||This biographical article needs additional citations for verification. (October 2011)|
14 September 1981 |
|Nickname||The Pinner Potter|
|Highest ranking||10 (February–March 2012)|
|25 (as of 30 June 2014)|
|Highest break||139 (PTC Event 11 - 2011)|
|Best ranking finish||Final (2011 PTC Finals)|
- 1 Career
- 2 Performance and rankings timeline
- 3 Career Finals
- 4 Notes
- 5 References
- 6 External links
Gould began his professional career by playing Challenge Tour in 2000, at the time the second-level professional tour. In 2002, Gould won his first English Amateur Championship, beating Craig Taylor in the final. Gould reached the semi-finals of the 2002 European Championship.
Gould enjoyed a good run in the qualification for the 2003 World Championship, winning 8 matches, beating Alain Robidoux and Stephen Maguire. Gould's campaign ended when he lost to Patrick Wallace. However, he dropped off the Main Tour after this sole season, and barely played for the next four years, having to look after his terminally ill mother.
Gould returned to action in 2007 as he won his second English Amateur Championship, beating David Lilley 8–7 in a dramatic black-ball decider, as Lilley potted the black only for the white ball to go in-off. He then won the English Play-Offs in Leeds to ensure his return to the Main Tour for 2007/08 season.
Gould reached the last 32 of the 2007 Northern Ireland Trophy, beating Matthew Stevens 5–4 from 3–0 down in the last 48. He also won multiple qualifying matches at both the UK Championship and World Championship qualifying events, although he did not ultimately qualify for either event. He finished the season inside the top 64.
Gould came through qualifying for the 2008 UK Championship, beating Supoj Saenla 9–1, Tom Ford 9–6, and in the final qualifying round overturned a 5–2 deficit to overcome Dominic Dale 9–6. In the first round Gould faced eventual champion Shaun Murphy, Murphy did go 7–3 ahead before Gould rattled off four frames in a row to bring the score back to 7–7, but Murphy held on to seal a 9–7 victory. Gould then also reached the last 16 of a ranking event for the first time, at the 2009 Welsh Open, beating Stephen Hendry 5–3 in the last 32. Solid qualifying results in the remainder of the season helped him into the top 48 in the world rankings for 2009/10 season meaning Gould had only to win two matches to qualify for events. In the World Championship qualifying, Gould defeated Rodney Goggins 10–7, David Gilbert 10–8 and former top 16 player Matthew Stevens 10–4 to qualify for the World Championship, where he lost in the first round. Despite dismal results during the first tournaments of 2009/10 season, he again returned to the Crucible the following year and defeated Marco Fu 10–9 in the first round. In the second round he spectaculary led Neil Robertson 6–0, 11–5 and 12–10, playing arguably his best snooker ever, before ultimately losing 13–12. Robertson went on to win the championship that year.
Gould had a strong start to the 2010/11 season, reaching the last 16 of the Shanghai Masters after beating Stephen Hendry 5–3, and scored his major ranking quarter-final at the World Open, where he lost 1–3 to Peter Ebdon. He performed successfully during the minor-ranking PTC events, his best result being the final of the Event 6, where he lost 3-4 to Dominic Dale despite Dale needing snookers in the decider. Having qualified to the PTC Grand Finals, in March 2011 Gould reached his first career final, where he was beaten 4–0 by Shaun Murphy. Gould once again qualified for the World Championship, and defeated Marco Fu 10–8 in a repeat of the previous year's first round match. Gould was then defeated by reigning China Open champion and eventual World Championship runner-up, Judd Trump.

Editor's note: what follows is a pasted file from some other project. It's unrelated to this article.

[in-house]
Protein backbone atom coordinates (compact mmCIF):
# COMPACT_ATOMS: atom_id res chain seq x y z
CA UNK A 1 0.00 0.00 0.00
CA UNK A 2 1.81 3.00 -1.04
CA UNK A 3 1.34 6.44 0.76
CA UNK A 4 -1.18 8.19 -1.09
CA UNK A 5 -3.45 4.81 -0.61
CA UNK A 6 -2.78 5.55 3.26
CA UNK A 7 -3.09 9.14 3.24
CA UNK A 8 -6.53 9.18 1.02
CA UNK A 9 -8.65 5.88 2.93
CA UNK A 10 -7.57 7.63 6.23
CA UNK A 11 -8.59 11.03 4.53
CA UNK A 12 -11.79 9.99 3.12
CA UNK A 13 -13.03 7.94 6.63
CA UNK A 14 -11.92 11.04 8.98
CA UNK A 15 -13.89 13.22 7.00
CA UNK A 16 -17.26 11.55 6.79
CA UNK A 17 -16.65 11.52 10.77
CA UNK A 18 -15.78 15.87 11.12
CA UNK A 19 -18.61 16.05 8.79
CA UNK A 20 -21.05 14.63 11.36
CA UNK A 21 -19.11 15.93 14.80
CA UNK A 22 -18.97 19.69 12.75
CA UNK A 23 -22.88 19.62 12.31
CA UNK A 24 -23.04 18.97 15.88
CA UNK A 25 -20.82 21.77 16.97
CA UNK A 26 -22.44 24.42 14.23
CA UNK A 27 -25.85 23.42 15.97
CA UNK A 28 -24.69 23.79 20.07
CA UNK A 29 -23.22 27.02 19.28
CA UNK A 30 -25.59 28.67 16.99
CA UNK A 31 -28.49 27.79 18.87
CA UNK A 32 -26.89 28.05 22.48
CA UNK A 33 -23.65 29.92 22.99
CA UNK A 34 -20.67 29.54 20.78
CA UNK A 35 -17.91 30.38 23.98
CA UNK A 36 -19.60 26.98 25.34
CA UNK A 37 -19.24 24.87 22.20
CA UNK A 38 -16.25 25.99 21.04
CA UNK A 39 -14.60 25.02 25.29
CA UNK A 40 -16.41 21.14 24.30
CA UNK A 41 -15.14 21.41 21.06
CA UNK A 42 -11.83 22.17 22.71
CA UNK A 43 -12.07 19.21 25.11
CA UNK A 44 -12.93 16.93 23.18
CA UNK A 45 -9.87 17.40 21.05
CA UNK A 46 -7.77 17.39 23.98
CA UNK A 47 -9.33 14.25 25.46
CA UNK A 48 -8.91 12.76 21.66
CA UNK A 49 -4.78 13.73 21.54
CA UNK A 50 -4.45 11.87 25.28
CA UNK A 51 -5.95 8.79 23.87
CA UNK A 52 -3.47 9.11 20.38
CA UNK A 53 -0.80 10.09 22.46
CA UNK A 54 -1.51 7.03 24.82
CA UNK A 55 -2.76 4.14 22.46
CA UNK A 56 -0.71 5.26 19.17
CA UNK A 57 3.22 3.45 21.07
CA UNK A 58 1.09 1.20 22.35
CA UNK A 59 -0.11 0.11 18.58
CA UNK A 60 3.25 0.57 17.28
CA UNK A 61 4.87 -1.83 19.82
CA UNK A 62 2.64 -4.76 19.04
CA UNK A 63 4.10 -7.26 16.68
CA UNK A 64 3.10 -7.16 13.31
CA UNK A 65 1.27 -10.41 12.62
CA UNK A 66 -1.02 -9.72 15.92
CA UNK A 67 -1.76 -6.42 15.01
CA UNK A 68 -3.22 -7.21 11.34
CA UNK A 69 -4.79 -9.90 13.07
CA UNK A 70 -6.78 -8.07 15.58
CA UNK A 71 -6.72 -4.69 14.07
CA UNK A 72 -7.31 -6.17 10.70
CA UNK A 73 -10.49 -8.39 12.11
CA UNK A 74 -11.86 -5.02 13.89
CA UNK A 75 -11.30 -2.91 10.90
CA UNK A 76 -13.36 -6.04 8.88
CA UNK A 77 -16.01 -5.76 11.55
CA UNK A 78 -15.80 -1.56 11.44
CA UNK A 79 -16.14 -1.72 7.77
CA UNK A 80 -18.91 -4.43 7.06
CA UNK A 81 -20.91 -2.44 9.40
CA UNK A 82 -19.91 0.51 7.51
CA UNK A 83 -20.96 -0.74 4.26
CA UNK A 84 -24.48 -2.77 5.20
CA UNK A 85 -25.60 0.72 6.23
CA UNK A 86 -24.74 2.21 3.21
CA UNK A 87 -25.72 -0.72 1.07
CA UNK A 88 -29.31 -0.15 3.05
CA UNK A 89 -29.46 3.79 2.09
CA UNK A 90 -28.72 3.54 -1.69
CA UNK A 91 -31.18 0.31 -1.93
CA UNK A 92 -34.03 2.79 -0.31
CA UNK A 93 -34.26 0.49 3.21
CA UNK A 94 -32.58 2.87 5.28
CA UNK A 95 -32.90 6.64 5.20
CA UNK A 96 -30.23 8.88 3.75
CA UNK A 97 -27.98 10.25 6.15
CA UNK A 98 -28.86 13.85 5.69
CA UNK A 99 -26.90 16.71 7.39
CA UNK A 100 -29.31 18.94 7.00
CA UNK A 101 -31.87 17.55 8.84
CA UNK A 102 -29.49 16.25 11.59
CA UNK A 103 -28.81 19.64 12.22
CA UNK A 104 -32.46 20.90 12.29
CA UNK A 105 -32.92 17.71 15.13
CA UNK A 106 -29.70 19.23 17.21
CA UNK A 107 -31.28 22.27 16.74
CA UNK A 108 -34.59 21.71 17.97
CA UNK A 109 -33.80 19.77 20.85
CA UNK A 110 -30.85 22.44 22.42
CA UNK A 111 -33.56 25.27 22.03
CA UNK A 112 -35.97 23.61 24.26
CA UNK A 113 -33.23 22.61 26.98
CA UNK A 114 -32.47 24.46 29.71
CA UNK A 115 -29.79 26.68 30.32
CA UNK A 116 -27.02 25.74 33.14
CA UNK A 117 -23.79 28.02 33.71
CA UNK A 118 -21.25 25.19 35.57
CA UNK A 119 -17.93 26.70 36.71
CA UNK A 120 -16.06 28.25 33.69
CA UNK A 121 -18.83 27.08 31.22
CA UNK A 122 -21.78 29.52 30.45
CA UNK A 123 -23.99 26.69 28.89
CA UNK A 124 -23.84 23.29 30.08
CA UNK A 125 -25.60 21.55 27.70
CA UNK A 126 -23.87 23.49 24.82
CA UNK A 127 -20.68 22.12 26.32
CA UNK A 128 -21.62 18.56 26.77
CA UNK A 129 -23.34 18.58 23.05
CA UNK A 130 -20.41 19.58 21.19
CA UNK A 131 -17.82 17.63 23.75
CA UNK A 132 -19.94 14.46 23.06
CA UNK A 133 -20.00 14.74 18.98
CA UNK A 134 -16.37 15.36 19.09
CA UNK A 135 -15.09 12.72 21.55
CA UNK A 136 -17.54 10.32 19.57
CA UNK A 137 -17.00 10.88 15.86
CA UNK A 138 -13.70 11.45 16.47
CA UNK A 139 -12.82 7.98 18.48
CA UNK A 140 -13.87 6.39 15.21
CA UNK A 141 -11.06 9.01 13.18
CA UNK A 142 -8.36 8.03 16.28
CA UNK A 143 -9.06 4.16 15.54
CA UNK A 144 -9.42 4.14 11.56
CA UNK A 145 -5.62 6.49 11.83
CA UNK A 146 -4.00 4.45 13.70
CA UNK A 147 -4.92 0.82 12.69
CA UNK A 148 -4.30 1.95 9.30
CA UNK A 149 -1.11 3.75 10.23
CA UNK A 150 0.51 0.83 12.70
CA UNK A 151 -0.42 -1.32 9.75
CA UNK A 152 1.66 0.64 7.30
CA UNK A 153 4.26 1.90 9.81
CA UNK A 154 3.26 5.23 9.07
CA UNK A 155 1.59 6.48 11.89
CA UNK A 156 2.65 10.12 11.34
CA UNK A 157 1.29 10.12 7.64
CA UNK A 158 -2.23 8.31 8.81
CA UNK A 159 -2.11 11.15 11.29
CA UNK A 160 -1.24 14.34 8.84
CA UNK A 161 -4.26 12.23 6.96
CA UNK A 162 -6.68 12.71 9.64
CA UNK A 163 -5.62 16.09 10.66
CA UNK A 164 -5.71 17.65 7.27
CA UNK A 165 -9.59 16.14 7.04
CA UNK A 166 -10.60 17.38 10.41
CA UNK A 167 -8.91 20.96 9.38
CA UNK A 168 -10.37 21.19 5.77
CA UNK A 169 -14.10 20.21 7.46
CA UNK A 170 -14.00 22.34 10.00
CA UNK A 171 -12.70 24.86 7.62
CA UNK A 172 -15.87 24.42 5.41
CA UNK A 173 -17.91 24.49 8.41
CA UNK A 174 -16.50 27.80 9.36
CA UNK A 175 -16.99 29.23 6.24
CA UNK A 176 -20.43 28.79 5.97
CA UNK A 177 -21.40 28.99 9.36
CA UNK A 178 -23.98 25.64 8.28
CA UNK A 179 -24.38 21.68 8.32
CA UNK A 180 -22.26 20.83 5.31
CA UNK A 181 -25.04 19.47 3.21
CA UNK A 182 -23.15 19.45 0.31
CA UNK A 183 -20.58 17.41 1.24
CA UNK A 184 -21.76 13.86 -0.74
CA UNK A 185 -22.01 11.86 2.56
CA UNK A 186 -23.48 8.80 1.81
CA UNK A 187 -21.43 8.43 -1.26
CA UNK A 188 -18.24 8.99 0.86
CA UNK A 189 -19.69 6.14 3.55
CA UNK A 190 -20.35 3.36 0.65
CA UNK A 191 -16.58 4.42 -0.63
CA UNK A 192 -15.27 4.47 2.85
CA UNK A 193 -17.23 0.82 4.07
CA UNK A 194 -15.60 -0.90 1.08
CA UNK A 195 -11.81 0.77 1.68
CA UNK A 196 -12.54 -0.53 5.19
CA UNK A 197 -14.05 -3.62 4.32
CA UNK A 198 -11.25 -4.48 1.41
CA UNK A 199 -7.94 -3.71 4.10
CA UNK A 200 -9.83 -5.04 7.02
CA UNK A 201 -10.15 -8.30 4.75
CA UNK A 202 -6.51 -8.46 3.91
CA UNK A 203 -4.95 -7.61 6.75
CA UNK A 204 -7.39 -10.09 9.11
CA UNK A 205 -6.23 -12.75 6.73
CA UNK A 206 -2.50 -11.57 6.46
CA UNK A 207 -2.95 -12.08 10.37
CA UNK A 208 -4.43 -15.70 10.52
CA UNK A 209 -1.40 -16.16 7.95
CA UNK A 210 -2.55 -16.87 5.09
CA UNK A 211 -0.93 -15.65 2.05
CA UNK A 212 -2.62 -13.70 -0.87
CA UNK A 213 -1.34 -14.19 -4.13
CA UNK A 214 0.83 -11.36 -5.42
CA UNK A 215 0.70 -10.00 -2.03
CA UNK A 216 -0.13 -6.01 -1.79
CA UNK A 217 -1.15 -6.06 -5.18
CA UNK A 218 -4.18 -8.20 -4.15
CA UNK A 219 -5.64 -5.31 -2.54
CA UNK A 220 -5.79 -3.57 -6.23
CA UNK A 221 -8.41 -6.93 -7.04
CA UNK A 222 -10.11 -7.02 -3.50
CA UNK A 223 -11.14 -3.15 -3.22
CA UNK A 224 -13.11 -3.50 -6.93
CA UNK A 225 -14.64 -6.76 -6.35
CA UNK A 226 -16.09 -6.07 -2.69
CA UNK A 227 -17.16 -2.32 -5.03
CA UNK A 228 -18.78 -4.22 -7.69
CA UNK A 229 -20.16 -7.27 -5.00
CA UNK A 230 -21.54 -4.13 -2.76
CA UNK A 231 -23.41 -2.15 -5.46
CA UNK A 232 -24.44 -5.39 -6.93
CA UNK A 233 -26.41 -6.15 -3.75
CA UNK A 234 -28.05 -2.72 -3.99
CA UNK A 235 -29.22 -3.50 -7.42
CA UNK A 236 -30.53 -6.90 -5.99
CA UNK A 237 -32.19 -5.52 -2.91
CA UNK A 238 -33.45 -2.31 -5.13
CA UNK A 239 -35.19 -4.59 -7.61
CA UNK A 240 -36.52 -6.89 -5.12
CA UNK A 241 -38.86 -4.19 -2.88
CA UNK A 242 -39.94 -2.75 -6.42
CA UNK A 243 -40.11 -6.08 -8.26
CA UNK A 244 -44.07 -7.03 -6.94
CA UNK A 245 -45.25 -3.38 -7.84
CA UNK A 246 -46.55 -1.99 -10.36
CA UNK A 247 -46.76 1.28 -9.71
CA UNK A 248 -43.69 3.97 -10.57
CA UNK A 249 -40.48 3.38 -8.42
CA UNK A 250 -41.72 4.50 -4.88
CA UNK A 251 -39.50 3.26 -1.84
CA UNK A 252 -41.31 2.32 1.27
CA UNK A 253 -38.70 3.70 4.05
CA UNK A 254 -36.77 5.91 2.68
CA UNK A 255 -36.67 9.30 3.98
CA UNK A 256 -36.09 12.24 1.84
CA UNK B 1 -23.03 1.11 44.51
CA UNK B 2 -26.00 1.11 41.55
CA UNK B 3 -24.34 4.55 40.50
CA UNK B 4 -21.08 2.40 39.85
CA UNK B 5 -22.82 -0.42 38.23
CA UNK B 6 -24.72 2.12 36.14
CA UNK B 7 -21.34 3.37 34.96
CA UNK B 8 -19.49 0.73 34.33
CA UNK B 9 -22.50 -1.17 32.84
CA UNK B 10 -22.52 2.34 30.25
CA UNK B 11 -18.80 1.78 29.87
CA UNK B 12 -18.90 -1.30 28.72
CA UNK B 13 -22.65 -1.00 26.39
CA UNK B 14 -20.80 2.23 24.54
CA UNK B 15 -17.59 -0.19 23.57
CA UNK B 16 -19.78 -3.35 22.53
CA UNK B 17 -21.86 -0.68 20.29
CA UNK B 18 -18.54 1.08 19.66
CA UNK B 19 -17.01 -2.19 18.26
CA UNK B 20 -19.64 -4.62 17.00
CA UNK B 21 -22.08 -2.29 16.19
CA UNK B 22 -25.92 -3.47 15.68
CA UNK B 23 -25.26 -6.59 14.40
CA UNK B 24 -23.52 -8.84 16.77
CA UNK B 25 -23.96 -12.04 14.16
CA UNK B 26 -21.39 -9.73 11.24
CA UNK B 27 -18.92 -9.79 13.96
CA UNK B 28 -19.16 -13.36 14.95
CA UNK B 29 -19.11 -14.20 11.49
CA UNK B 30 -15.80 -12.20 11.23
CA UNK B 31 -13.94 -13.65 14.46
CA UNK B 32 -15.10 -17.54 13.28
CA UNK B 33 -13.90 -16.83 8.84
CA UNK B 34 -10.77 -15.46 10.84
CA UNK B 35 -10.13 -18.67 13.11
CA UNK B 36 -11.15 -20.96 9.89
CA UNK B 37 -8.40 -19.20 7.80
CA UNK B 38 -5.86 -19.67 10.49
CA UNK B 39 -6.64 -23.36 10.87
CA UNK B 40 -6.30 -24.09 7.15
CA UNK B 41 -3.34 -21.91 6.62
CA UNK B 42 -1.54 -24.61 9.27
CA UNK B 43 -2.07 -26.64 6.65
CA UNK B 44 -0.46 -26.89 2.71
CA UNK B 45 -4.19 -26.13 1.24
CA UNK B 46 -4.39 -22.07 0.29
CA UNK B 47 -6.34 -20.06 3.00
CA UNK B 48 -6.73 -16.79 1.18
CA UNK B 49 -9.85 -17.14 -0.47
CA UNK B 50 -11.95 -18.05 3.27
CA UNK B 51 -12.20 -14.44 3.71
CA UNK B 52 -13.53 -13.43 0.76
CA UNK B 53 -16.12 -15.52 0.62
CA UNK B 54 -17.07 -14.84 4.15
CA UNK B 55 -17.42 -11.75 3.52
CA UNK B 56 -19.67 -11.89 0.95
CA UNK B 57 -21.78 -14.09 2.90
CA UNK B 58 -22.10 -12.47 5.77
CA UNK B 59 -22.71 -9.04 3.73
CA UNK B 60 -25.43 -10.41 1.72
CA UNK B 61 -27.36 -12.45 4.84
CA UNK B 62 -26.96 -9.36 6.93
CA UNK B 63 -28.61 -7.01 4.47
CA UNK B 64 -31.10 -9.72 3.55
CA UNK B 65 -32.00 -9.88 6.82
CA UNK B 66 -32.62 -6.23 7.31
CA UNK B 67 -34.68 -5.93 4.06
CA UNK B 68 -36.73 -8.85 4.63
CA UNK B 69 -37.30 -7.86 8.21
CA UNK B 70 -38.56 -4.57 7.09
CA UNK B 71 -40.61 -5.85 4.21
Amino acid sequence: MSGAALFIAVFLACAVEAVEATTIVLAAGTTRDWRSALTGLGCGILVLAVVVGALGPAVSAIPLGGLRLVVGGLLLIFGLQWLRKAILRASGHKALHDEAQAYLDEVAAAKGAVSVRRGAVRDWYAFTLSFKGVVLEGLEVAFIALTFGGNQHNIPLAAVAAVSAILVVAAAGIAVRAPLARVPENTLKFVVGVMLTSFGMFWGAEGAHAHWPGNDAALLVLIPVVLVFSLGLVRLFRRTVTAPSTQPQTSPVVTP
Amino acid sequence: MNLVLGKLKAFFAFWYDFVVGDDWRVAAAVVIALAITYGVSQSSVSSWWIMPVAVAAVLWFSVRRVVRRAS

Top 16 breakthrough
Gould began the 2011/2012 season by qualifying for the first two ranking events of the year, the Australian Goldfields Open and the Shanghai Masters, being knocked out in the first round by Stephen Hendry in the former and in the second round to Matthew Stevens in the latter. His consistent performances were enough to see him break into the elite top 16 for the first time in October, meaning he would no longer have to qualify for the ranking tournaments.
In November, Gould won the Masters Trophy of the variant form of the game, Power Snooker, beating reigning champion Ronnie O'Sullivan in the final. Gould finished 2011 by reaching the final of PTC Event 11, where he lost to Tom Ford 3–4. He also reached the semi-finals of Event 9 and Event 12 to finish 10th in the Order of Merit and seal his place in the Finals, where he lost 1–4 to eventual winner Stephen Lee in the last 24. Gould's recent rise up the world rankings earned him a place in the prestigious Masters tournament for the first time in 2012. Only the top 16 are invited to the event with Gould drawing Shaun Murphy in the first round and being beaten 2–6. After breaking into the top 16, Gould only won two matches in ranking events during the rest of the campaign. His season ended with three successive first round defeats, culminating in an 8–10 loss to David Gilbert in the World Championship. He finished the season ranked world number 14, meaning he had climbed 7 places during the year.